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Posts from the ‘Brazil’ category

UN FAO International Mountain Day. International Mountain Day celebration 2015 in Chile/Brazil: photo by College João Paulo of Brazil and the University of Magallanes (UMAG).

11 December: International Mountain Day

Since 2003, December 11 is International Mountain Day as designated by the United Nations General Assembly. Annually, the Food and Agriculture Organization of the United Nations (FAO) observes the day:

… to create awareness about the importance of mountains to life, to highlight the opportunities and constraints in mountain development and to build alliances that will bring positive change to mountain peoples and environments around the world.

•   Mountains cover almost one-quarter (22 percent) of the Earth’s surface.
•   Mountains host about 50 percent of the world’s biodiversity hotspots.
•   Up to 80 percent of the world’s freshwater supply comes from mountains.
•   One in eight people (13 percent) around the world lives in the mountains.
•   Mountain tourism accounts for almost 20 percent of the worldwide tourism industry.

The following provides a glimpse to the mountain environments around the world and to the challenging conditions our ancestors would have faced and endured.

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Fraser River, Port Mann Bridge, Coquitlam, Port Coquitlam, BC, Canada,

World Rivers Day: 50+ rivers from around the world

Above: Fraser River, east from Port Mann Bridge, between Coquitlam and Surrey, BC (HL).

The fourth Sunday in September is World Rivers Day. The University of Oxford’s Dictionaries defines ‘river‘ as:

“a large natural stream of water flowing in a channel to the sea, a lake, or another river.”

A river has always been water supply and demand: daily use and consumption; farming and agriculture; and where the waste goes, often back into the same supply. A river has always been about transport: trade and delivery of goods; shuttling people between places; and with people travelling, the exchange of language and culture. Throughout history, the establishment of towns and cities and the subsequent development of rivers have been about a mix of urban and rural elements, and about the relationship and interactions between people and their waterways.

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Serra do Ibitiraquire, mountains, Mirante, lookout, PR-410, Estrada da Graciosa, Paraná, Brazil,

Fotoeins Friday: Up to Southern Brazil’s highest point

Latitude: 25°20’01.3″ South (-25.333695)
Longitude: 48°54’03.4″ West (-48.900934)

My friends have taken me on an afternoon drive west into the mountains which lie between Curitiba and Brazil’s Atlantic coastline. We’re on the Estrada da Graciosa, a picturesque road on Rodovia (highway) PR-410 in the state of Paraná. In the picture above, the view to the northeast from the Mirante (lookout) faces the Serra do Ibitiraquire mountains. At 1877 metres, Pico Paraná is the highest point in the state and in southern Brazil. This area is part of the Atlantic Forest South-East Reserves which in 1999 was declared a UNESCO World Heritage Site.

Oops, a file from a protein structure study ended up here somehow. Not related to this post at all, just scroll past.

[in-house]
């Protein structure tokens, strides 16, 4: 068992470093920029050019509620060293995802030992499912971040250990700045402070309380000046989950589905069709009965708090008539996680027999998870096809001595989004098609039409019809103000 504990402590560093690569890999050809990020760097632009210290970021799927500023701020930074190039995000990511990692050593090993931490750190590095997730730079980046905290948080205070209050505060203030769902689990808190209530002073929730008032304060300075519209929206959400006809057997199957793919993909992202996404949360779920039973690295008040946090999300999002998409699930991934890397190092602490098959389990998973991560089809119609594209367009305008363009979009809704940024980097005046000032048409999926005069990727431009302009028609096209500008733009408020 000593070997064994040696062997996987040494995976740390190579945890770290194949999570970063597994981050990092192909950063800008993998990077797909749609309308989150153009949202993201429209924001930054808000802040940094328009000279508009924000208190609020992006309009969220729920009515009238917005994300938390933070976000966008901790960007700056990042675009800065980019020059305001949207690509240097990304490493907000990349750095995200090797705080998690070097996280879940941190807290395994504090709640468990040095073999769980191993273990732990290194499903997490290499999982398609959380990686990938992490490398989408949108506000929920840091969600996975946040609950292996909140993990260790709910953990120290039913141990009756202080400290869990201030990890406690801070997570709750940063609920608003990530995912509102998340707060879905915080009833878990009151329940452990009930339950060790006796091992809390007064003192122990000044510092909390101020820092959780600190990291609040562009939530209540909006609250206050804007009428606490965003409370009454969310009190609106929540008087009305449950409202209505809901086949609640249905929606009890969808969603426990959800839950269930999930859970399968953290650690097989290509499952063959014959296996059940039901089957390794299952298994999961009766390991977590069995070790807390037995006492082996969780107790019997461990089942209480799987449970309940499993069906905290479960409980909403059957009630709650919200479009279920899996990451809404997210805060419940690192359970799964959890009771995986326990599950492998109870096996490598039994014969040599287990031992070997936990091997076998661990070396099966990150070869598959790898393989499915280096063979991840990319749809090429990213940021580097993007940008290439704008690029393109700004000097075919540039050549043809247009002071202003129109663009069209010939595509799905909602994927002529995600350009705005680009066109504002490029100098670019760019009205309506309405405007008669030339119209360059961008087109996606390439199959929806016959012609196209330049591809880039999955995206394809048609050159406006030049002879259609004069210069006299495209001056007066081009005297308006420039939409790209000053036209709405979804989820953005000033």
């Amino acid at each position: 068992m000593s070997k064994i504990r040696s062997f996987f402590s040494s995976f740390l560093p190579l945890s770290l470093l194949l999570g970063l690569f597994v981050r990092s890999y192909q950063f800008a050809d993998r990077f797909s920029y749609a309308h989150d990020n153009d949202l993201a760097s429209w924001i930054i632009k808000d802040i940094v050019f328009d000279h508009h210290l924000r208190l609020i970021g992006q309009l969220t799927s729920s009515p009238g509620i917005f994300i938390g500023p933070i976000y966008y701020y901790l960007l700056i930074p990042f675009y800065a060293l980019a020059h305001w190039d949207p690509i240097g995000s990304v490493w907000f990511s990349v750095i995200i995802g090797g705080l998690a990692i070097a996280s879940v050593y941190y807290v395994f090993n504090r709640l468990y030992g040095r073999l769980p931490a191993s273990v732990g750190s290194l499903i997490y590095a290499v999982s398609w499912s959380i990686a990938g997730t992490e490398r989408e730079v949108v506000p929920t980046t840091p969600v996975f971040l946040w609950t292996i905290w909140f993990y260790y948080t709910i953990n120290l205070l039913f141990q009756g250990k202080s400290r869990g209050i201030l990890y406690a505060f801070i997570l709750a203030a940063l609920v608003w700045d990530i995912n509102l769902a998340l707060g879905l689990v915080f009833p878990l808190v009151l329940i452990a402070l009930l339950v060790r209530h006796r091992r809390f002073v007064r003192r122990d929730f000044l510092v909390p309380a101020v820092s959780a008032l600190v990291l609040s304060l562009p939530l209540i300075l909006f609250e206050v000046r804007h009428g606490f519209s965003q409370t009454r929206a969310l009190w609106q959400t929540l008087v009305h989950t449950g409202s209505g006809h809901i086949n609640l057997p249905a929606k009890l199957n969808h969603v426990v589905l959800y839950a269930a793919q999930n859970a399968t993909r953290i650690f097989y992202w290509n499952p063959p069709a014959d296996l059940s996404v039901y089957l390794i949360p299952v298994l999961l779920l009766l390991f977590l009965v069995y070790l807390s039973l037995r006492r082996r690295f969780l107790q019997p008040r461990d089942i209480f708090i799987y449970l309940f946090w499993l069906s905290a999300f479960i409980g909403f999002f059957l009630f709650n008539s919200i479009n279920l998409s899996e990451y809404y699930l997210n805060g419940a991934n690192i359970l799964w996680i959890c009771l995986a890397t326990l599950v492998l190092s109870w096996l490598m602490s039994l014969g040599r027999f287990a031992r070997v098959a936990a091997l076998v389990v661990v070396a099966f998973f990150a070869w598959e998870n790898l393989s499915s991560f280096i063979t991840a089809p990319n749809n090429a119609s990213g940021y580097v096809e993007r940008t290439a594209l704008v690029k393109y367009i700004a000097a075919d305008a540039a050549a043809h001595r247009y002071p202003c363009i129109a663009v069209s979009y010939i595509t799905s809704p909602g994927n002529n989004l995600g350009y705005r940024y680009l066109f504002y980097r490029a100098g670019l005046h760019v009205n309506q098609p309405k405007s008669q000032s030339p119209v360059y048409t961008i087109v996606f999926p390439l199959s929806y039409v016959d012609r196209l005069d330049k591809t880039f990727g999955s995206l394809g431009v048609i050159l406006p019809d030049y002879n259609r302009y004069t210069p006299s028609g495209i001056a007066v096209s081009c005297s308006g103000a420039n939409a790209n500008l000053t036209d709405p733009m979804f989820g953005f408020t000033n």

I made the photo above on 10 July 2011 with the Canon EOS450D, 18-55 IS kit-lens, and the following settings: 1/125s, f/8, ISO100, 45mm focal length (72mm full-frame equivalent). This post appears on Fotoeins Fotopress at as

Alhambra, Sierra Nevada, Granada, Andalucia, Spain,

UNESCO World Heritage Sites, Around the World

Since 1995, I’ve been fortunate to experience significant travel: first as green graduate student on my first (of many) trips to Chile; followed by the opportunity to live and work in 3 countries on 3 continents inside a span of 10 years. I didn’t give much thought about their relative importance at the time, but I’m lucky to have visited a number of UNESCO World Heritage Sites (WHS).

UNESCO World Heritage logo, Wikimedia CC3 license

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Madero Prime Steakhouse, Curitiba, Brazil,

Curitiba: Restaurante Madero Prime Steakhouse

In July 2011, I traveled to Curitiba, Brazil to visit friend and fellow photographer Paula Anddrade. I had a great time there, relaxing some, and encountering something different on the other side of the continent. I realized I merely glossed over a delicious lunch in an earlier post; I’m bringing that lunch to life in this post.

Paula wanted to take me to a really nice place for lunch in town. There was very little disappointment and lots of satisfaction to be found at Madero Prime Steakhouse on Avenida Jaime Reis, just west of Largo da Ordem and the historical district.

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What I learned after a week in Curitiba

After having deplaned from my flight from Curitiba, Brazil, I was in Montevideo airport waiting for a second flight to Santiago de Chile. With the layover, I had some time to publish another blog post, and began writing this present post.

Here’s what I learned from the week I spent in Curitiba

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